Target Date Fund Use in 401(k) Plans Increasing

Retirement, Income, Tax & Estate Planning.

Target Date Fund Use in 401(k) Plans Increasing

January 13, 2014 Investing Retirement Planning Taxes Uncategorized 0

According to a recent article in Financial Advisor Magazine, the use of target-date funds in 401(k) plans continues to grow, according to a report released today by the Investment Company Institute and the Employee Benefit Research Institute.

At the end of 2012, 41 percent of 401(k) participants held target-date funds, compared with 39 percent in 2011 and up from 19 percent in 2006, the report says.

The amount of assets invested in target-date funds also is up, increasing to 15 percent by the end of 2012 from 13 percent in 2011 and 5 percent in 2006, according to the report, 401(k) Plan Asset Allocation, Account Balances, and Loan Activity in 2012.

Target-date fund use varies across 401(k) participant age. Younger participants are more likely to hold target-date funds and those funds represent a much larger share of their 401(k) assets. As of the end of 2012, 52 percent of 401(k) plan participants in their 20s held target-date funds, and the funds made up 34 percent of their 401(k) assets. For participants in their 60s, 34 percent held target-date funds and 13 percent of their assets were in those funds.

Plan participants have remained invested in equities. At the end of 2012, 61 percent of 401(k) plan participants’ accounts were invested in equities through equity funds, the equity portion of target-date funds, the equity portion of non-target-date balanced funds, and company stock.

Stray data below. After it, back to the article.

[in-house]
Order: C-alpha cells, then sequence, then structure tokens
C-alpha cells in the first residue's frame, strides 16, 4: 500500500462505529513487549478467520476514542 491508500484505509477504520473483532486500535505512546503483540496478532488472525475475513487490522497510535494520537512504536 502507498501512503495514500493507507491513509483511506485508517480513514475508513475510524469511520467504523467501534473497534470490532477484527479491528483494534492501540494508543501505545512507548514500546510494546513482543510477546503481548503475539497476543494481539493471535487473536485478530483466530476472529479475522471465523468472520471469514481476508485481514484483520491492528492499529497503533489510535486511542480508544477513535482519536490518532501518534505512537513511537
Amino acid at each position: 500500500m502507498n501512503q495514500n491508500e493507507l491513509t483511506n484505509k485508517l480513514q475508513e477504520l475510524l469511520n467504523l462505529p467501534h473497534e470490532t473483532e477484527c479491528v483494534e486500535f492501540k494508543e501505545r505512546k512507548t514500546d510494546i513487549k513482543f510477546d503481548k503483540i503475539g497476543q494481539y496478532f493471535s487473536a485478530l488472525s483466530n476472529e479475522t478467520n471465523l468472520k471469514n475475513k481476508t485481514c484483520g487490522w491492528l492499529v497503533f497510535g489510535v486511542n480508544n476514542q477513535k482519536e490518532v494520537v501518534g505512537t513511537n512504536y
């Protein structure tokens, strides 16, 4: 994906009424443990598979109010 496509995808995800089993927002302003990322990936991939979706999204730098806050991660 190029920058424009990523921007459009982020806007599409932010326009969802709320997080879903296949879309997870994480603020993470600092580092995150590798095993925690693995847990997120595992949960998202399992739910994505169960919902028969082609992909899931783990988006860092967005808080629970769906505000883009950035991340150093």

Younger participants had higher concentrations in equities. Participants in their 20s and 30s had nearly three-quarters of 401(k) assets in equities, while those in their 60s had less than half of their 401(k) assets in equities.

“Fears that retirement savers would abandon equities in the wake of the financial crisis have not been borne out by the data,” says Sarah Holden, ICI senior director of retirement and investor research. “Target-date funds are playing an important role for 401(k) investors, particularly for younger participants, by maintaining age-appropriate concentrations in equities.”

The study shows that at the end of 2012, 21 percent of all 401(k) participants who were eligible for loans had loans outstanding against their 401(k) accounts, which has remained steady for four years.

The average 401(k) account balance was $63,929 and the median $17,630.